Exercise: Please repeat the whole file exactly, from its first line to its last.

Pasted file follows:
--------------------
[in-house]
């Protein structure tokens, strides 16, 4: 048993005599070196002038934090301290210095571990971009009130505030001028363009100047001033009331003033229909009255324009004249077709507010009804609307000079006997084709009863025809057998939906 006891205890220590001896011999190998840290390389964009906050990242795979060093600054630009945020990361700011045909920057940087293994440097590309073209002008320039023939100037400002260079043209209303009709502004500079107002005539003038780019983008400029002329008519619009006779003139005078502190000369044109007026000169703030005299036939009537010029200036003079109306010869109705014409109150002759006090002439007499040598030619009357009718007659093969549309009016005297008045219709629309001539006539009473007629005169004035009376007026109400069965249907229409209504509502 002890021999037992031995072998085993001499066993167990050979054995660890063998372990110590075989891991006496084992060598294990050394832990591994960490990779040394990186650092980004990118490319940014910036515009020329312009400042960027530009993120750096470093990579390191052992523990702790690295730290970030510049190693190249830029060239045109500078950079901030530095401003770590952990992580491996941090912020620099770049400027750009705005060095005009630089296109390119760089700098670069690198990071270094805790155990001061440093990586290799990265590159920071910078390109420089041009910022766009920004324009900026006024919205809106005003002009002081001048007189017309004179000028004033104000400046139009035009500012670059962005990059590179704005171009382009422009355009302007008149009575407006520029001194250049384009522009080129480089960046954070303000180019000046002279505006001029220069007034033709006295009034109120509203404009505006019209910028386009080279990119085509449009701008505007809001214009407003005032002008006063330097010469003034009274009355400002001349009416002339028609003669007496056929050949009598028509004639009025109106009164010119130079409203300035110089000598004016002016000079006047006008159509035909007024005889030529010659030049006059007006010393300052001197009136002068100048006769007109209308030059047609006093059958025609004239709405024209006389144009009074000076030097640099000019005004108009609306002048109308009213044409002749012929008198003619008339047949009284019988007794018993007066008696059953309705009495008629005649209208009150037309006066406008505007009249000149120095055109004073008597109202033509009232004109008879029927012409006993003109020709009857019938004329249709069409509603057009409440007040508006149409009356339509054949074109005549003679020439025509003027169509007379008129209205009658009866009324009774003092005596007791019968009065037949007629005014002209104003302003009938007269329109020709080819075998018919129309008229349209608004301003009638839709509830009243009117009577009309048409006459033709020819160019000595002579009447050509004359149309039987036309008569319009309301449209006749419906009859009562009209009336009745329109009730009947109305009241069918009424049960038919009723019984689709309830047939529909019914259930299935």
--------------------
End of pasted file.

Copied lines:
[in-house]
């Protein structure tokens, strides 16, 4: 048993005599070196002038934090301290210095571990971009009130505030001028363009100047001033009331003033229909009255324009004249077709507010009804609307000079006997084709009863025809057998939906 006891205890220590001896011999190998840290390389964009906050990242795979060093600054630009945020990361700011045909920057940087293994440097590309073209002008320039023939100037400002260079043209209303009709502004500079107002005539003038780019983008400029002329008519619009006779003139005078502190000369044109007026000169703030005299036939009537010029200036003079109306010869109705014409109150002759006090002439007499040598030619009357009718007659093969549309009016005297008045219709629309001539006539009473007629005169004035009376007026109400069965249907229409209504509502 002890021999037992031995072998085993001499066993167990050979054995660890063998372990110590075989891991006496084992060598294990050394832990591994960490990779040394990186650092980004990118490319940014910036515009020329312009400042960027530009993120750096470093990579390191052992523990702790690295730290970030510049190693190249830029060239045109500078950079901030530095401003770590952990992580491996941090912020620099770049400027750009705005060095005009630089296109390119760089700098670069690198990071270094805790155990001061440093990586290799990265590159920071910078390109420089041009910022766009920004324009900026006024919205809106005003002009002081001048007189017309004179000028004033104000400046139009035009500012670059962005990059590179704005171009382009422009355009302007008149009575407006520029001194250049384009522009080129480089960046954070303000180019000046002279505006001029220069007034033709006295009034109120509203404009505006019209910028386009080279990119085509449009701008505007809001214009407003005032002008006063330097010469003034009274009355400002001349009416002339028609003669007496056929050949009598028509004639009025109106009164010119130079409203300035110089000598004016002016000079006047006008159509035909007024005889030529010659030049006059007006010393300052001197009136002068100048006769007109209308030059047609006093059958025609004239709405024209006389144009009074000076030097640099000019005004108009609306002048109308009213044409002749012929008198003619008339047949009284019988007794018993007066008696059953309705009495008629005649209208009150037309006066406008505007009249000149120095055109004073008597109202033509009232004109008879029927012409006993003109020709009857019938004329249709069409509603057009409440007040508006149409009356339509054949074109005549003679020439025509003027169509007379008129209205009658009866009324009774003092005596007791019968009065037949007629005014002209104003302003009938007269329109020709080819075998018919129309008229349209608004301003009638839709509830009243009117009577009309048409006459033709020819160019000595002579009447050509004359149309039987036309008569319009309301449209006749419906009859009562009209009336009745329109009730009947109305009241069918009424049960038919009723019984689709309830047939529909019914259930299935």